MAN's man: Franz von Redwitz on CNG buses
A year into the role, Franz von Redwitz, MD for MAN Truck & Bus Middle East, discusses CNG bus trials in the UAE, developments in Iran and the impact of the oil price on the truck segment in the Gulf
There has been a glaring omission for a while in conversations surrounding the future of public transport systems in the Gulf. There is a great fixation on the potential of electric or hybrid-electric public buses in the region, despite the well-known limitations of today’s battery technology in the face of the Gulf’s extreme temperatures and the burden this puts on bus air-conditioning systems. The discussion has simultaneously overlooked the alternative to diesel found in compressed natural gas (CNG).
Franz von Redwitz, MD for MAN Truck & Bus Middle East and Africa, is a man currently on a personal mission to change the imbalance in this perspective and he comes armed with a case study. He explains: “There are more than 2,000 public buses running with MAN CNG engines in Tehran. The city has a big emission problem. I was there this winter, and most of the time the schools were closed, because the air was so bad. With CNG you have a solution to that problem, and CNG is available, clean and very cheap in Iran. The fuel cost is $0.02 per kilogram — so it is logical to use it.”
The UAE has been dabbling in the idea of a similar solution for much the same reasons. In its 2014 paper entitled Enhancing Air Quality in Abu Dhabi, the Environmental Agency for Abu Dhabi (EAD) stated: “Abu Dhabi’s main concerns with ambient air quality pertain to high concentrations of particulate matter and ground level ozone, which exceed federal limits.” Ground ozone was cited as “largely” originating from the “incomplete combustion of fossil fuels” in transportation and industry.
As the Gulf’s vehicles lag a decade behind European emission standards, there is little doubt as to the source of much of this incomplete combustion, nor in the fact that diesel engines of heavy vehicles are a significant culprit. CNG, on the other hand, dispenses with two of the primary concerns associated with diesel: the high level of particulates associated with diesel and the rising cost of upgrading infrastructure to accommodate the fuel and vehicles required to meet higher European emission standards.
MAN was first commissioned by Abu Dhabi’s Department of Transport to conduct a trial of its CNG-powered Lion’s City bus back in 2011. MAN trialled a vehicle for eight months alongside regular diesel-powered buses to achieve a direct comparison, to the point that the authorities affirmed their readiness to operate CNG buses in the UAE. Unfortunately for MAN at the time, the global credit crunch brought the project to a halt.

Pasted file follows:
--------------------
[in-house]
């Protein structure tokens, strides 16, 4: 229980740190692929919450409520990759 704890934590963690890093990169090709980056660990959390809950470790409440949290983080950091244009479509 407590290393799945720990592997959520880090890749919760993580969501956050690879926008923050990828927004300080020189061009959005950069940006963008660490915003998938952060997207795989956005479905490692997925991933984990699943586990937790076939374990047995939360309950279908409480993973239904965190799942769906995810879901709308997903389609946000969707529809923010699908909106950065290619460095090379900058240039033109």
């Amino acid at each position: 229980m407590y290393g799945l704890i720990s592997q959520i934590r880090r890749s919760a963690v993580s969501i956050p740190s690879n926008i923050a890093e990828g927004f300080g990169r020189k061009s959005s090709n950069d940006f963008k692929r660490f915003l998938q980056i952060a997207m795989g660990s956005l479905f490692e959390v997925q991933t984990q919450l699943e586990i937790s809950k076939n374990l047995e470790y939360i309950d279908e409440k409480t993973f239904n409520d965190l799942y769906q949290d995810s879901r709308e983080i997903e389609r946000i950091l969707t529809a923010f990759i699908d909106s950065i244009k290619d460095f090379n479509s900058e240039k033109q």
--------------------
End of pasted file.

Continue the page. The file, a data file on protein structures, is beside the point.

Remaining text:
Von Redwitz recalls: “Because of the crisis, they didn’t expand their fleet at the time. That was the main reason. They were convinced: they had built a fuel station and started with the taxis — which are widely used around the world, in countries like Sweden and Iran.”
Five years later, however, MAN is once again pitching CNG to a UAE transport authority, Dubai’s Roads and Transport Authority (RTA). Von Redwitz details: “Now, we are testing it again with a new vehicle with the RTA, which, in the framework of approaching the 2020 Expo, is looking to have something new and more green — and our technology is proven and as reliable as diesel vehicles: we have supplied 8,000 units over the last 10 years.
“Maybe 15 years ago it could be said a CNG bus was not as reliable as the diesel bus, but this has changed, and now, because we have all the experience, we are the market leader by far when it comes to modern CNG buses.”
He adds: “For the region, it’s the most viable available solution. If you want to go electric, imagine the energy you need to cool the vehicles: either the range will be nothing or the infrastructure costs will be tremendous.”
A CNG solution does indeed hold broad appeal for Dubai as it heads towards Expo 2020, both as an opportunity to showcase its environmental credentials and reduce its carbon footprint — to which the obvious objection is that CNG is a hydrocarbon, just like any other, but this is just where Von Redwitz really gets into his stride.
He explains: “With CNG, you have a technology that you can, without changing anything in the vehicle, convert into a carbon-neutral system by switching to bio-gas, and that has been practiced in Stockholm, where the two main sewage plants are producing the bio-gas — so that can be done practically in any big city. We are living more and more in big cities, and we need more and more public transport, so why don’t we do that? Why don’t we copy and paste that to other cities?”
Von Redwitz adds that electric vehicles require dedicated infrastructure and are only as environmentally friendly as the power stations used to produce their electricity — which in the Gulf invariably also means the burning of hydrocarbons (until the launch of the Barakah Nuclear Power Plant in the UAE).
With CNG, he contrasts: “You use a simple three-way catalyst converter, without AdBlue and all the complicated systems that need to be maintained and cost money in modern diesel vehicles, and you have very clean vehicles — especially when it comes to particles, because it’s a particle-free combustion process.
“And then you have a much simpler after-treatment, with the same three-way catalyst converter that we have used for many years in passenger vehicles, and so — from day one — any CNG vehicle is a clean vehicle.”
And the technology has another trump card beyond the already convenient solution of biogas from various organic waste sources, and that is the emerging technology of producing gas from primary power. Synthetic methane can be produced via a process called ‘power to gas’ that can draw upon renewable sources, the same as electrically powered vehicles.
Von Redwitz annotates: “After Fukushima, Germany has decided to switch completely to renewable energy by 2050 — we’re not going to have coal power plants or nuclear plants; it’s all going to be photo-voltaic and wind.”
Indeed, given both the comparably low cost of CNG and its many advantages, it is almost remarkable in many ways that none of the GCC countries have made more headway towards its adoption — especially in the case of Qatar — a large natural gas producer.
The technical objections are few. “For the range you need for the full day of operation a public bus or passenger vehicle, it is enough to compress it to 250bar,” Von Redwitz explains, “and it is always cheaper to get CNG than diesel fuel, because the route from crude oil to modern diesel fuel is very energy intensive: the process costs a lot of money and it releases a lot of pollution and CO2 into the atmosphere.”
Indeed, returning to Abu Dhabi’s air quality report, 41%–48% of the PM2.5 particulate matter found in Abu Dhabi are “secondary aerosols of sulfate and ammonia, originated from oil production and refining activities in the UAE and across the Arabian Gulf”.
Grounded in the Gulf
While the fresh CNG bus trial is a promising lead for MAN, however, the manufacturer’s core business remains firmly entrenched in its diesel trucks — a segment which this year is now feeling the strain of constricted government budgets as they translate into late payments to the region’s contractors and subsequently late payments to vehicle importers and a drying up in vehicle orders.